15 Leafy Greens to Try This Summer
We admit that leafy green vegetables aren’t the favorite when it comes to summer produce. Sweet corn usually takes the crown as the most popular, with common favorites like avocados and cucumbers following not far behind. However, we think it’s time to change that. As a group, leafy green vegetables, or greens, are some of the healthiest vegetables you can eat. They are great sources of Vitamin A and C, among other nutrients. In fact, one type of green has more calcium than a glass of milk and another has more potassium per serving than a banana.
Greens are readily available during the summer, especially at farmer’s markets, and it can be fun to look through the many different types. We’ve come up with a list of our fifteen favorite leafy greens and their nutritional benefits. Maybe you can find a new favorite!
Higher in nutrients and antioxidants than some other lettuce varieties, arugula is a great source of vitamins A and C.
Just 1/2 cup of bok choy offers 144 percent of the daily requirement of vitamin A and 74 percent of vitamin C. Both the leaves and stalks of the vegetable are edible and a good source of calcium.
Red, Green, Napa, Savoy – Cancer-fighting compounds can be found in many varieties of cabbage. Cabbage is also high in vitamin C and fiber.
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A single head of endive will provide 60 percent of the amount of potassium found in a banana. Endive is also high in complex fibers and a good source of vitamin A.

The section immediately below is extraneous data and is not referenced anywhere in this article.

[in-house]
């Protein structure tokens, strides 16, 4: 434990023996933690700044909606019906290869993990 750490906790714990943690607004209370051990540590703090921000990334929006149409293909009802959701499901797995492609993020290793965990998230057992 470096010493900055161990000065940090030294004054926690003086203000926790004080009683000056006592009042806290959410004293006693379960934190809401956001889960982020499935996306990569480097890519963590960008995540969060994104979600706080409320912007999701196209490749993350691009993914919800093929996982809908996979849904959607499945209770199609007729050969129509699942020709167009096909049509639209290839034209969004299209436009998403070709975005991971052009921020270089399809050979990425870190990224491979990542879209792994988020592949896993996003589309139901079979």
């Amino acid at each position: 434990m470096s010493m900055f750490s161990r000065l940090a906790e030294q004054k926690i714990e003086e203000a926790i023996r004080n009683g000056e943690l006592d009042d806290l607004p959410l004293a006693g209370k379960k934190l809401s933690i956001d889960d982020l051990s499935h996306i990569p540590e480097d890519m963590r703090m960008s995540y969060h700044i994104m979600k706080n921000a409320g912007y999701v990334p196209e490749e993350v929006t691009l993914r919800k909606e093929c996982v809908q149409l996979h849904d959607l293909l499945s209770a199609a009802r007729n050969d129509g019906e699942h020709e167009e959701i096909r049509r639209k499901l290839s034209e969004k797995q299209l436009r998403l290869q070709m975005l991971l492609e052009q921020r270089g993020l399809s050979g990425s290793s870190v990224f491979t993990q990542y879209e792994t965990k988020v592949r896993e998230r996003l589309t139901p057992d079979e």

Resembling “mini cabbages,” Brussels sprouts pack quite the nutritional punch. They are rich in vitamin C, fiber and protein. Brussels sprouts also provide vitamin A, potassium and calcium.
Similar in nutrition to kale, Collard greens are a Southern cooking staple. They are a great source of calcium, containing more in one serving than milk.
Though considered weeds by most, dandelion greens are fairly nutritious. They contain considerably more calcium, vitamin A and vitamin K than broccoli, and also have twice the amount of iron and three times the amount of riboflavin as spinach.
Already known as a superfood, kale is a good source of vitamins A and K, calcium, folate, and potassium. When it comes to vitamin C, a serving of kale will provide more than an orange.
Low in fat and high in fiber, Swiss chard is a popular member of the greens family. A one cup serving will provide 22 percent of your daily recommended dose of iron.
Red, Green, Butter, Boston, Romaine, Iceberg – Iceberg lettuce is the most popular green in the United States, even though it’s close to devoid of all nutrition. However, other varieties are high in vitamin A.
Mustard greens may not be the most common green, but that doesn’t make them any less nutritious. They are a great way to add more vitamin A, vitamin K, fiber and antioxidants to your diet.
It may be red, but radicchio is still considered a leafy green. When it’s fresh, radicchio is a good source of vitamin K and also has higher antioxidant content than spinach or blueberries.
This green is different from the rest in that it provides more nutrition cooked than raw. A serving of spinach will give you more calcium than milk and more potassium than a banana. Spinach is also full of vitamins A, C, E, K and folate.
Turnip greens may just be the best deal on the list since both the greens and the turnips they’re attached to are edible and nutritious. The greens are full of vitamins A, C and K and calcium.
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The unique looking watercress is high in antioxidants and vitamins C and A. Watercress has also been shown to boost the immune system and may help vision by reducing the risk of macular degeneration and cataracts.